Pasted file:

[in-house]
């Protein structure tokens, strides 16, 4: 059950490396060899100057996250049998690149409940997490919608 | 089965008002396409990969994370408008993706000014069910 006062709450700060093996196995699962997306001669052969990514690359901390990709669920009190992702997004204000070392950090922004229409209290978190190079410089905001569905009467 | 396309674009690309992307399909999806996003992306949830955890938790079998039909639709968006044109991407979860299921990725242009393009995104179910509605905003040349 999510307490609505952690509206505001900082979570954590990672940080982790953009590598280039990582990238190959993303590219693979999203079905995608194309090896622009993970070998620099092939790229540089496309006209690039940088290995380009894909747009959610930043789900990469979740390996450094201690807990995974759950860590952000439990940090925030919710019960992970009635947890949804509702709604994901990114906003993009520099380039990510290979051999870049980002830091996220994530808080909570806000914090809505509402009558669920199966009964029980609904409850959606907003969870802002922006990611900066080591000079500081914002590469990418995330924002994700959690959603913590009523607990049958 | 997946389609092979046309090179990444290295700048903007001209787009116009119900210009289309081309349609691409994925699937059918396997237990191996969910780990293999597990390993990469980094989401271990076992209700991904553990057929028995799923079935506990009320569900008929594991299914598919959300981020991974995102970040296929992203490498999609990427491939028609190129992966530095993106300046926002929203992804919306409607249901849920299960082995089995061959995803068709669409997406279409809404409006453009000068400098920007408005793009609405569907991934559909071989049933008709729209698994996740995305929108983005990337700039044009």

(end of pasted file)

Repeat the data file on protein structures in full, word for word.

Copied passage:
[in-house]
């Protein structure tokens, strides 16, 4: 059950490396060899100057996250049998690149409940997490919608 | 089965008002396409990969994370408008993706000014069910 006062709450700060093996196995699962997306001669052969990514690359901390990709669920009190992702997004204000070392950090922004229409209290978190190079410089905001569905009467 | 396309674009690309992307399909999806996003992306949830955890938790079998039909639709968006044109991407979860299921990725242009393009995104179910509605905003040349 999510307490609505952690509206505001900082979570954590990672940080982790953009590598280039990582990238190959993303590219693979999203079905995608194309090896622009993970070998620099092939790229540089496309006209690039940088290995380009894909747009959610930043789900990469979740390996450094201690807990995974759950860590952000439990940090925030919710019960992970009635947890949804509702709604994901990114906003993009520099380039990510290979051999870049980002830091996220994530808080909570806000914090809505509402009558669920199966009964029980609904409850959606907003969870802002922006990611900066080591000079500081914002590469990418995330924002994700959690959603913590009523607990049958 | 997946389609092979046309090179990444290295700048903007001209787009116009119900210009289309081309349609691409994925699937059918396997237990191996969910780990293999597990390993990469980094989401271990076992209700991904553990057929028995799923079935506990009320569900008929594991299914598919959300981020991974995102970040296929992203490498999609990427491939028609190129992966530095993106300046926002929203992804919306409607249901849920299960082995089995061959995803068709669409997406279409809404409006453009000068400098920007408005793009609405569907991934559909071989049933008709729209698994996740995305929108983005990337700039044009």